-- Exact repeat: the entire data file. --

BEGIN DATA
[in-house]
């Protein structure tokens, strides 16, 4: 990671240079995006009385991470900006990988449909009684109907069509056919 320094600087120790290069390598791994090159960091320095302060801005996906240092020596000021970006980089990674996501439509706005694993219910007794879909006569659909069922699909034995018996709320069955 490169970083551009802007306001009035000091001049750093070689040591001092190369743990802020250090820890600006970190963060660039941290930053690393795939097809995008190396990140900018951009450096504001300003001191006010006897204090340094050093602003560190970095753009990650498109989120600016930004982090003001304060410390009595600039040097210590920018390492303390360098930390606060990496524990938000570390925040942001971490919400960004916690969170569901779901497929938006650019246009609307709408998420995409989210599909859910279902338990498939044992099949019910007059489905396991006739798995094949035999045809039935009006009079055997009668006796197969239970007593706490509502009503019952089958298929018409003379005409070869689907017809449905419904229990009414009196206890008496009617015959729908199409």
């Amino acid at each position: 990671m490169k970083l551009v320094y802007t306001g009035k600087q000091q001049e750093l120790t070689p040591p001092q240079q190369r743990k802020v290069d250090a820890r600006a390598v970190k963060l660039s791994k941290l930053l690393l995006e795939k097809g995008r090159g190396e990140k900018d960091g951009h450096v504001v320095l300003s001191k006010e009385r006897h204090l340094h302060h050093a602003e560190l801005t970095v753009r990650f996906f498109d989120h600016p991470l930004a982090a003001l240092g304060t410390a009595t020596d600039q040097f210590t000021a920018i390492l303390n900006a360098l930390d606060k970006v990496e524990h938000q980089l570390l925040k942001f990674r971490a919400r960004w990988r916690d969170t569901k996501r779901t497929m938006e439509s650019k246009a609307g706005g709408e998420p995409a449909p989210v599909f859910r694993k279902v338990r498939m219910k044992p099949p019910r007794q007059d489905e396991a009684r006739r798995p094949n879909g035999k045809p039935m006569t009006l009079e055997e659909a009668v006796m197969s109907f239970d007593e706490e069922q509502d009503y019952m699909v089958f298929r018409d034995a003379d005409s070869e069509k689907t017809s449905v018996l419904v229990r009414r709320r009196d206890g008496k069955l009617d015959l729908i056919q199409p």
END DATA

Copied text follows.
[in-house]
């Protein structure tokens, strides 16, 4: 990671240079995006009385991470900006990988449909009684109907069509056919 320094600087120790290069390598791994090159960091320095302060801005996906240092020596000021970006980089990674996501439509706005694993219910007794879909006569659909069922699909034995018996709320069955 490169970083551009802007306001009035000091001049750093070689040591001092190369743990802020250090820890600006970190963060660039941290930053690393795939097809995008190396990140900018951009450096504001300003001191006010006897204090340094050093602003560190970095753009990650498109989120600016930004982090003001304060410390009595600039040097210590920018390492303390360098930390606060990496524990938000570390925040942001971490919400960004916690969170569901779901497929938006650019246009609307709408998420995409989210599909859910279902338990498939044992099949019910007059489905396991006739798995094949035999045809039935009006009079055997009668006796197969239970007593706490509502009503019952089958298929018409003379005409070869689907017809449905419904229990009414009196206890008496009617015959729908199409």
């Amino acid at each position: 990671m490169k970083l551009v320094y802007t306001g009035k600087q000091q001049e750093l120790t070689p040591p001092q240079q190369r743990k802020v290069d250090a820890r600006a390598v970190k963060l660039s791994k941290l930053l690393l995006e795939k097809g995008r090159g190396e990140k900018d960091g951009h450096v504001v320095l300003s001191k006010e009385r006897h204090l340094h302060h050093a602003e560190l801005t970095v753009r990650f996906f498109d989120h600016p991470l930004a982090a003001l240092g304060t410390a009595t020596d600039q040097f210590t000021a920018i390492l303390n900006a360098l930390d606060k970006v990496e524990h938000q980089l570390l925040k942001f990674r971490a919400r960004w990988r916690d969170t569901k996501r779901t497929m938006e439509s650019k246009a609307g706005g709408e998420p995409a449909p989210v599909f859910r694993k279902v338990r498939m219910k044992p099949p019910r007794q007059d489905e396991a009684r006739r798995p094949n879909g035999k045809p039935m006569t009006l009079e055997e659909a009668v006796m197969s109907f239970d007593e706490e069922q509502d009503y019952m699909v089958f298929r018409d034995a003379d005409s070869e069509k689907t017809s449905v018996l419904v229990r009414r709320r009196d206890g008496k069955l009617d015959l729908i056919q199409p």